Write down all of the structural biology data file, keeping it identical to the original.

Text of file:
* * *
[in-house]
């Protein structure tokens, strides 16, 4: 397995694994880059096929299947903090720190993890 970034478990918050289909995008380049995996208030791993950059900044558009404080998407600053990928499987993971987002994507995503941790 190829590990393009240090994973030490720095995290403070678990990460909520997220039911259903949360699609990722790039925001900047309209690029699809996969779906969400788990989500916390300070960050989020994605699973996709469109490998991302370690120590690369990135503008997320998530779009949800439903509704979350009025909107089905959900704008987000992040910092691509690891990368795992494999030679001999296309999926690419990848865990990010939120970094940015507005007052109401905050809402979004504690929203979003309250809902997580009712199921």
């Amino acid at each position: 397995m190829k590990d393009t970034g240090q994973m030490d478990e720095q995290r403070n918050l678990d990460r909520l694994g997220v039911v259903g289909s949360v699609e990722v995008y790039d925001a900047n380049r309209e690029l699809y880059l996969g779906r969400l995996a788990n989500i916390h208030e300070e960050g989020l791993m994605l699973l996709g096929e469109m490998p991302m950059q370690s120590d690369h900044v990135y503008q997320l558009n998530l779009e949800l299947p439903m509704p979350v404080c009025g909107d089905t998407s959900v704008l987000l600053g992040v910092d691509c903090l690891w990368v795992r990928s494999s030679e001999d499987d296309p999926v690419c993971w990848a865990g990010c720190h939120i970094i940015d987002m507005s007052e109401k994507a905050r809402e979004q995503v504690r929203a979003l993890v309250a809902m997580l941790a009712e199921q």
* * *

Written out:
[in-house]
């Protein structure tokens, strides 16, 4: 397995694994880059096929299947903090720190993890 970034478990918050289909995008380049995996208030791993950059900044558009404080998407600053990928499987993971987002994507995503941790 190829590990393009240090994973030490720095995290403070678990990460909520997220039911259903949360699609990722790039925001900047309209690029699809996969779906969400788990989500916390300070960050989020994605699973996709469109490998991302370690120590690369990135503008997320998530779009949800439903509704979350009025909107089905959900704008987000992040910092691509690891990368795992494999030679001999296309999926690419990848865990990010939120970094940015507005007052109401905050809402979004504690929203979003309250809902997580009712199921």
């Amino acid at each position: 397995m190829k590990d393009t970034g240090q994973m030490d478990e720095q995290r403070n918050l678990d990460r909520l694994g997220v039911v259903g289909s949360v699609e990722v995008y790039d925001a900047n380049r309209e690029l699809y880059l996969g779906r969400l995996a788990n989500i916390h208030e300070e960050g989020l791993m994605l699973l996709g096929e469109m490998p991302m950059q370690s120590d690369h900044v990135y503008q997320l558009n998530l779009e949800l299947p439903m509704p979350v404080c009025g909107d089905t998407s959900v704008l987000l600053g992040v910092d691509c903090l690891w990368v795992r990928s494999s030679e001999d499987d296309p999926v690419c993971w990848a865990g990010c720190h939120i970094i940015d987002m507005s007052e109401k994507a905050r809402e979004q995503v504690r929203a979003l993890v309250a809902m997580l941790a009712e199921q």